The JSE dropped for a second day this week on Wednesday, tracking global markets as concerns about the spread of the coronavirus weighed on sentiment.
The death toll for the virus has now risen to more than 4,300 with more than 120,000 cases confirmed, of which more than 66,000 have recovered, according to data from the Johns Hopkins University coronavirus resource centre.
SA recorded six new cases on Wednesday, bringing the number of confirmed infections to 13. Markets have reversed earlier gains amid uncertainty regarding stimulus measures to combat the economic effects of the virus. The Bank of England cut its interest rate by 50 basis points in an emergency move on Wednesday.
The JSE all share fell 0.79% to 49,074.09 points and the top 40 0.82%. Resources dropped 1.92% and banks 0.51%.
Shortly after the JSE closed, the Dow was down 4.35% to 23,939.64 points, while in Europe, the FTSE 100 had lost 1.41%, Germany’s DAX 30 0.63% and France’s CAC 40 0.47%.
Earlier, the Shanghai Composite fell 0.94%, Hong Kong’s Hang Seng 0.63% and Japan’s Nikkei 225 2.27%.
The rand weakened more than 1% in intra-day trade, making its performance the third worst among emerging-market currencies tracked by Bloomberg. At 5.45pm, it had weakened 1.13% to R16.1405/$, 0.89% to R18.1877/€ and 1.32% to R20.8132/£. The euro was flat at $1.1289.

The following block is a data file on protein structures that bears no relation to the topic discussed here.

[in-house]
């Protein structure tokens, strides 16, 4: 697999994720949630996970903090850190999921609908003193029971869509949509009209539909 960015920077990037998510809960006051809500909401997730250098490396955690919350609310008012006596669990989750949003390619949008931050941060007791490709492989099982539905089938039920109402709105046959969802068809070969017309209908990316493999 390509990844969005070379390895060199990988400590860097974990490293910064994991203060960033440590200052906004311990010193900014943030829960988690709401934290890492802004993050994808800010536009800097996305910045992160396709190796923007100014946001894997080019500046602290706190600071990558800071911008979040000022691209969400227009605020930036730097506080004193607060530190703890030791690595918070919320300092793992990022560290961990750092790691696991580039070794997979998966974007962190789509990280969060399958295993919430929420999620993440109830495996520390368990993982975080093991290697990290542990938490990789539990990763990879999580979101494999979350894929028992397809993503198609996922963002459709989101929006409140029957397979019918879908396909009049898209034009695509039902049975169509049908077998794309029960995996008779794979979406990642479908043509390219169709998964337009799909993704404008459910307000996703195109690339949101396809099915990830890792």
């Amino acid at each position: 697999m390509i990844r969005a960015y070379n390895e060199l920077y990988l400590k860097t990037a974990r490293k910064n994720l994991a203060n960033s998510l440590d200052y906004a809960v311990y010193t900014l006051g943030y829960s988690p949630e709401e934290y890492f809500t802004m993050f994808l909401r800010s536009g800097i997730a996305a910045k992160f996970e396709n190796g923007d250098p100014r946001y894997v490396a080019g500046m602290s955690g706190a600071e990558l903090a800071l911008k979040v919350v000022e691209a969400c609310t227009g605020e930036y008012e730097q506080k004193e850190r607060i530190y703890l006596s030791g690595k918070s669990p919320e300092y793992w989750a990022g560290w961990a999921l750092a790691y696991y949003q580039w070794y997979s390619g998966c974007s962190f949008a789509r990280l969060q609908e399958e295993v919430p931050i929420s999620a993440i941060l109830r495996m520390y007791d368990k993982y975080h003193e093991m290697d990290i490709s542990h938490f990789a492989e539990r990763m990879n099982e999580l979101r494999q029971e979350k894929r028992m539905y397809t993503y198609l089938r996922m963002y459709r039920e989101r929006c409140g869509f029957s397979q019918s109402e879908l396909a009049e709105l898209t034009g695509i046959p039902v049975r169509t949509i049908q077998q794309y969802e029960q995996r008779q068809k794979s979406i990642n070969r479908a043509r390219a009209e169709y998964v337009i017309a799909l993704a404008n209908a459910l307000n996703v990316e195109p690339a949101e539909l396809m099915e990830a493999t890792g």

“Given the lack of any action plan from the US with regards to economic support and coupled with the domestic economy still at the mercy of a failing power utility [stage 4 load-shedding from Wednesday] it is going to be hard to convince anyone that the rand does not deserve to be where it is, maybe even weaker, but the terms of trade are still extremely good and this remains supportive,” said Standard Bank currency dealer Warrick Butler said.
Gold added 0.96% to $1,653.50/oz and platinum 0.21% to $874.97. Brent crude lost 5.25% to $35.90. The price of oil has plunged this week after Saudi Arabia revealed plans to drastically increase production after a failed supply cut agreement between Opec and Russia. It is now down more than 20% this week and 45% for the year todate.
Swissquote Bank senior analyst Ipek Ozkardeskaya said, “Russia responded to Saudi Arabia’s threat to increase production by saying that it could also boost output by 500,000 barrels per day. If the world’s biggest oil producers go down that road, the consequences for medium-term oil prices could be dramatic. Though we believe that Russia may not be able to afford to let prices fall too much below the $30 level.”